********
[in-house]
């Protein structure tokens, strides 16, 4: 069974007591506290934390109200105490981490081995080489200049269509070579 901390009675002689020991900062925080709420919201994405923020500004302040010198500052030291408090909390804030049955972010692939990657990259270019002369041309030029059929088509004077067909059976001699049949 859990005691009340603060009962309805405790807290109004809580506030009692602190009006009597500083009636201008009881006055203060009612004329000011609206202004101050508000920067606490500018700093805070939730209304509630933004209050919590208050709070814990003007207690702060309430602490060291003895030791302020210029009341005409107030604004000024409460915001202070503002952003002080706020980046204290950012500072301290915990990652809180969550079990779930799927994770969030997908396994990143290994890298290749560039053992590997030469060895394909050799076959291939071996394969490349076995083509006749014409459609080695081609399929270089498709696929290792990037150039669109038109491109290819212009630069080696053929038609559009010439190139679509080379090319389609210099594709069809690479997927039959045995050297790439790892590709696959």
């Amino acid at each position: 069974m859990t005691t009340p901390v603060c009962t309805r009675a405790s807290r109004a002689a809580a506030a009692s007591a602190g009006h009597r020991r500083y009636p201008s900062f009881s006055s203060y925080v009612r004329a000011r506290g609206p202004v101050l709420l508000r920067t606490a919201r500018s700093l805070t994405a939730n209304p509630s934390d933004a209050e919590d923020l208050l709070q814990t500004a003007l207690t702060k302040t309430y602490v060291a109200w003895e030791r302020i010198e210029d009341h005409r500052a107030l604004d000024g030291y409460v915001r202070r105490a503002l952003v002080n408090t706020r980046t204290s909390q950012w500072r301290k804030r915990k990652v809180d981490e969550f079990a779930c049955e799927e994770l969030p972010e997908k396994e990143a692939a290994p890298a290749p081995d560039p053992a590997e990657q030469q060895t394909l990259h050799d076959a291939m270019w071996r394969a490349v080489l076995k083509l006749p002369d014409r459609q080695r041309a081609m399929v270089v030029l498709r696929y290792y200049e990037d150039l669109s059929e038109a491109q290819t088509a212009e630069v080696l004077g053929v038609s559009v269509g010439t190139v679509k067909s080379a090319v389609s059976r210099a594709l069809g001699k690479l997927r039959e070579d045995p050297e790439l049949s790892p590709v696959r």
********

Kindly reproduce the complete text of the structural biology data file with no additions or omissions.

[in-house]
């Protein structure tokens, strides 16, 4: 069974007591506290934390109200105490981490081995080489200049269509070579 901390009675002689020991900062925080709420919201994405923020500004302040010198500052030291408090909390804030049955972010692939990657990259270019002369041309030029059929088509004077067909059976001699049949 859990005691009340603060009962309805405790807290109004809580506030009692602190009006009597500083009636201008009881006055203060009612004329000011609206202004101050508000920067606490500018700093805070939730209304509630933004209050919590208050709070814990003007207690702060309430602490060291003895030791302020210029009341005409107030604004000024409460915001202070503002952003002080706020980046204290950012500072301290915990990652809180969550079990779930799927994770969030997908396994990143290994890298290749560039053992590997030469060895394909050799076959291939071996394969490349076995083509006749014409459609080695081609399929270089498709696929290792990037150039669109038109491109290819212009630069080696053929038609559009010439190139679509080379090319389609210099594709069809690479997927039959045995050297790439790892590709696959």
């Amino acid at each position: 069974m859990t005691t009340p901390v603060c009962t309805r009675a405790s807290r109004a002689a809580a506030a009692s007591a602190g009006h009597r020991r500083y009636p201008s900062f009881s006055s203060y925080v009612r004329a000011r506290g609206p202004v101050l709420l508000r920067t606490a919201r500018s700093l805070t994405a939730n209304p509630s934390d933004a209050e919590d923020l208050l709070q814990t500004a003007l207690t702060k302040t309430y602490v060291a109200w003895e030791r302020i010198e210029d009341h005409r500052a107030l604004d000024g030291y409460v915001r202070r105490a503002l952003v002080n408090t706020r980046t204290s909390q950012w500072r301290k804030r915990k990652v809180d981490e969550f079990a779930c049955e799927e994770l969030p972010e997908k396994e990143a692939a290994p890298a290749p081995d560039p053992a590997e990657q030469q060895t394909l990259h050799d076959a291939m270019w071996r394969a490349v080489l076995k083509l006749p002369d014409r459609q080695r041309a081609m399929v270089v030029l498709r696929y290792y200049e990037d150039l669109s059929e038109a491109q290819t088509a212009e630069v080696l004077g053929v038609s559009v269509g010439t190139v679509k067909s080379a090319v389609s059976r210099a594709l069809g001699k690479l997927r039959e070579d045995p050297e790439l049949s790892p590709v696959r």